Crossover AUV towing AWD va Fwd

hyundai
santafe

#1

Considering purchasing a crossover SUV with 5000 towing capacity. Will be towing boat package with total weight of 3000 lbs. is AWD or Fwd better for towing?


#2

Fwd cars and suv’s are much less safe for towing. Go for the AWD model.


#3

I doubt you can find an FWD SUV with a 5000 tow rating.

I’ve been towing trailers (utility, campers) for over 30 years…and I’d NEVER EVER tow anything over 1000lbs with a FWD vehicle. RWD that can be switched to 4wd is the best setup. Then RWD by itself…then lastly AWD. FWD I don’t even consider a tow vehicle. If towing a trailer and it starts swaying it’s very easy for it to start swinging the rear end of a FWD vehicle. You have no easy way of controlling the rear end.

I own a mid-size AWD SUV that can tow 5000lbs. 2500 is about the limit I’m willing to do. You want to start towing 5000lbs, then get a RWD or 4wd (that’s RWD when in two wheel mode).


#4

The Hyundai Santa Fe, GMC Acadia, and Toyota Highlander Fwd’s are all rated to tow 5000 lbs. My boat and trailer weigh about 2300 lbs. Why would this be an issue?


#5

WRONG… Max towing fwd highlander is 2000 lbs. You need to get AWD for 5000 lb towing capacity.


#6

Can you tell me where you are getting this data - I want to be sure I am properly informed. The Toyota website I am looking at says the 4 cyl fwd is 1500 lbs and the 6 cyl fwd is 5000.


#7

Directly from my owners manual.

Every site I’ve seen says it can be equipped to tow up to 5000 lbs.


#8

OK, thanks. May I ask what year your vehicle is?

The “appropriately equipped” is present on every fwd and AWD 6 cyl engine in the 2016 model year. Every one includes
Heavy-duty radiator with engine oil cooler, 240-watt fan coupling and supplemental transmission oil cooler. So, given that, what is better for towing - AWD or fwd


#9

2014

FWD is never good for towing anything over 2000 lbs. If the trailer ever starts swaying it’s more difficult to get the trailer under control with a FWD vehicle. You have no control of the wheels. They are just being pulled along by the front of the vehicle. AWD gives you control back there.


#10

On the Acura anyway, AWD is FWD until the wheels spin and then the rear drive kicks in. Otherwise it is the same as front wheel drive.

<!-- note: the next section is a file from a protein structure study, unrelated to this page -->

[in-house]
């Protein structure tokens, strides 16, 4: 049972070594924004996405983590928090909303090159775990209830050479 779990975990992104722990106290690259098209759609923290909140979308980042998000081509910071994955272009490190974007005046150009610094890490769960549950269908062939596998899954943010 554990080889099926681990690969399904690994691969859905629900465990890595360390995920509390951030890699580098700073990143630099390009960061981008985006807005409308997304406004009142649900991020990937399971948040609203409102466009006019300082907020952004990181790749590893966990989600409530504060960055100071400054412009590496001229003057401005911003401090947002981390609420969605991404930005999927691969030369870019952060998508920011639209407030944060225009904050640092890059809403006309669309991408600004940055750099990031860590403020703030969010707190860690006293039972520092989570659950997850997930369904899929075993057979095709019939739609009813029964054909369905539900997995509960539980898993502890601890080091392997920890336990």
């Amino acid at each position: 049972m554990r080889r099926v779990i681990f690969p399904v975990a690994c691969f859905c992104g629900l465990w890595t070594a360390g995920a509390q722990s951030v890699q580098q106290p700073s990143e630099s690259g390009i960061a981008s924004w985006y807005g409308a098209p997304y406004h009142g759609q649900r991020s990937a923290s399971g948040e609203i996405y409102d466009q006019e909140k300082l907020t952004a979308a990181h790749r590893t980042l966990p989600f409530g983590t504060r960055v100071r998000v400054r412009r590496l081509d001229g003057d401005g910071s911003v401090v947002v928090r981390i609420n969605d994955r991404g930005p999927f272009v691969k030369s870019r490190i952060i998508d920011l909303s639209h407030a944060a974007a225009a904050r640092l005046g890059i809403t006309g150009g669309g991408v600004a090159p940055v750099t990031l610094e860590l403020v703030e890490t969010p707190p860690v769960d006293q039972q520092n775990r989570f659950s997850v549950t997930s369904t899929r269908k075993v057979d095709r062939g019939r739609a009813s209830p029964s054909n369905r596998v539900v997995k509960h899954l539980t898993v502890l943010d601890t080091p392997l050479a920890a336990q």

#11

As with most AWD vehicles.


#12

Thanks for your input. Sounds like AWD only helps on slippery docks, wet grass, mud, etc - otherwise no different than fwd. Good point in trailer sway - AWD and fwd not good in that situation. Sounds like tongue load is even more critical for AWD and fwd. I normally tow boat with Yukon XL but will need to use Highlander or Santa Fe occasionally.


#13

I suggest you consider a RWD or 4WD vehicle as @MikeInNH recommends. AWD kicks in when you lose traction on the front wheels. If you are towing, this occurs when the front wheels lift off the ground enough to lose traction. It seems to me that momentary lose of drive wheels is enough of a concern that you would want at least RWD to ensure consistent traction. Making sure the tongue weight is well within specification is desirable too, so that you have consistent control of where the truck goes with the steering wheels. I’d go with RWD to save money over 4WD, but you may have other reasons to want 4 drive wheels at times.


#14

I can’t speak for the Acura line, on AWD Toyotas, the sensors which do more then wait till traction is lost, can call for AWD when the vehicle needs it, long before wheel spin is detected. Just the simple act of climbing a hill, or rear sway, even without wheel spin, can elicit power going to he rear.

It depends upon how much you tow with the vehicle. An AWD vehicle rated for 5000 will be fine for occasional weekend use and moderate to short distances for a weight of 3000 or less. It will not handle heavy weights for frequent use like a truck based drive system.


#15

In that case, you will be fine with an AWD vehicle rated for 5000 and just occasional use. I have a boat just that size. As long as you have power going to the rear when needed, especially for hills, the strength of the motor will be the determining factor for this 2300 lbs weight and your tow rating. The Toyota AWD will do that.

As far as motors are concerned, the new Tacoma is rated for 6400 lbs and has the 3.5 minivan motor. Sure, it’s truck based, but it does show you that AWD, rwd and 4 wd vehicles can all do the job with a decent rating. Fear not.


#16

I have to wonder how Toyota can give the Highlander a 5000# tow rating if it can’t safely tow 2300#. A sway control device is required for trailers over 2000# with this vehicle. I doubt that the rear suspension is so sloppy the sway can easily be induced with a light trailer. When I worked at the Dodge dealers we had customers that pulled boats with Grand Caravans.


#17

Granted it was 8 years ago I bought my trailblazer as I was driving back on a 500 mile trip on the interstate looking for the most common vehicle towing a boat besides a pickup truck, and trailblazer was the most common non truck vehicle. 2wd is all I use for towing, auto 4wd for sand and pebble launches, Trailblazer is no longer made but if I had to buy a new vehicle today for a 5000 lb tow it would be a truck or a suburban.


#18

Where did you get the info that a sway bar is needed for a Toyota Highlander towing 2000 lbs? I want to read the article.


#19

Never said that. AWD is fine for that situation. FWD is NOT.

One other critical piece you’re missing is GVWR. This is the max combined weight of trailer and vehicle.

Where did you get 2300lbs? The Highlander with the 3.5 V6 and AWD can safely tow 5000lbs.


#20

The OP’s trailer is 2300#, some have said the front wheel drive Highlander with tow package is incapable of safely towing this trailer.